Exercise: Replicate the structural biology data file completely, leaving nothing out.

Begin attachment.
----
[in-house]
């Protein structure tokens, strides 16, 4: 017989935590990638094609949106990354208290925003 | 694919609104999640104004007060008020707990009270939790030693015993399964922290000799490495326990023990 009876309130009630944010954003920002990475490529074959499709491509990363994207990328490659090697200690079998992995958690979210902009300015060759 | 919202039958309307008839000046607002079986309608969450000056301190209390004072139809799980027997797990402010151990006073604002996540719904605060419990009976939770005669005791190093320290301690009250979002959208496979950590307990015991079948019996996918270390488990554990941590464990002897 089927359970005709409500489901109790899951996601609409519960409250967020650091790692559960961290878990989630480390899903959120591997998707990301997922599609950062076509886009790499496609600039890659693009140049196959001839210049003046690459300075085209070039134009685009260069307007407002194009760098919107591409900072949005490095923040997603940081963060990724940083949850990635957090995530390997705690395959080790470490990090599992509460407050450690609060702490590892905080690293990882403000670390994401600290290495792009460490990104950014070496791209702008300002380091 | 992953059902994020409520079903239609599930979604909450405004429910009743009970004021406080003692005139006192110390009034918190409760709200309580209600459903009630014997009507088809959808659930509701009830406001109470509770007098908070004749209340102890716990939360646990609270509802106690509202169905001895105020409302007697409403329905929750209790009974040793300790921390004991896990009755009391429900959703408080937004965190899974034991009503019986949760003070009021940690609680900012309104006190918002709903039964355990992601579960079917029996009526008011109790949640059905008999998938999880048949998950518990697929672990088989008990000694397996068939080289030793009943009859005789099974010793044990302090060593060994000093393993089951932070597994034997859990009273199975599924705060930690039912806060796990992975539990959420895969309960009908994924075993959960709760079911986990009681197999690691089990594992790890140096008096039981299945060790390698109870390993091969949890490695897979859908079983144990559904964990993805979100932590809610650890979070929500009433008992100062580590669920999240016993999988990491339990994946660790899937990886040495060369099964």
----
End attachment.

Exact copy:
[in-house]
């Protein structure tokens, strides 16, 4: 017989935590990638094609949106990354208290925003 | 694919609104999640104004007060008020707990009270939790030693015993399964922290000799490495326990023990 009876309130009630944010954003920002990475490529074959499709491509990363994207990328490659090697200690079998992995958690979210902009300015060759 | 919202039958309307008839000046607002079986309608969450000056301190209390004072139809799980027997797990402010151990006073604002996540719904605060419990009976939770005669005791190093320290301690009250979002959208496979950590307990015991079948019996996918270390488990554990941590464990002897 089927359970005709409500489901109790899951996601609409519960409250967020650091790692559960961290878990989630480390899903959120591997998707990301997922599609950062076509886009790499496609600039890659693009140049196959001839210049003046690459300075085209070039134009685009260069307007407002194009760098919107591409900072949005490095923040997603940081963060990724940083949850990635957090995530390997705690395959080790470490990090599992509460407050450690609060702490590892905080690293990882403000670390994401600290290495792009460490990104950014070496791209702008300002380091 | 992953059902994020409520079903239609599930979604909450405004429910009743009970004021406080003692005139006192110390009034918190409760709200309580209600459903009630014997009507088809959808659930509701009830406001109470509770007098908070004749209340102890716990939360646990609270509802106690509202169905001895105020409302007697409403329905929750209790009974040793300790921390004991896990009755009391429900959703408080937004965190899974034991009503019986949760003070009021940690609680900012309104006190918002709903039964355990992601579960079917029996009526008011109790949640059905008999998938999880048949998950518990697929672990088989008990000694397996068939080289030793009943009859005789099974010793044990302090060593060994000093393993089951932070597994034997859990009273199975599924705060930690039912806060796990992975539990959420895969309960009908994924075993959960709760079911986990009681197999690691089990594992790890140096008096039981299945060790390698109870390993091969949890490695897979859908079983144990559904964990993805979100932590809610650890979070929500009433008992100062580590669920999240016993999988990491339990994946660790899937990886040495060369099964």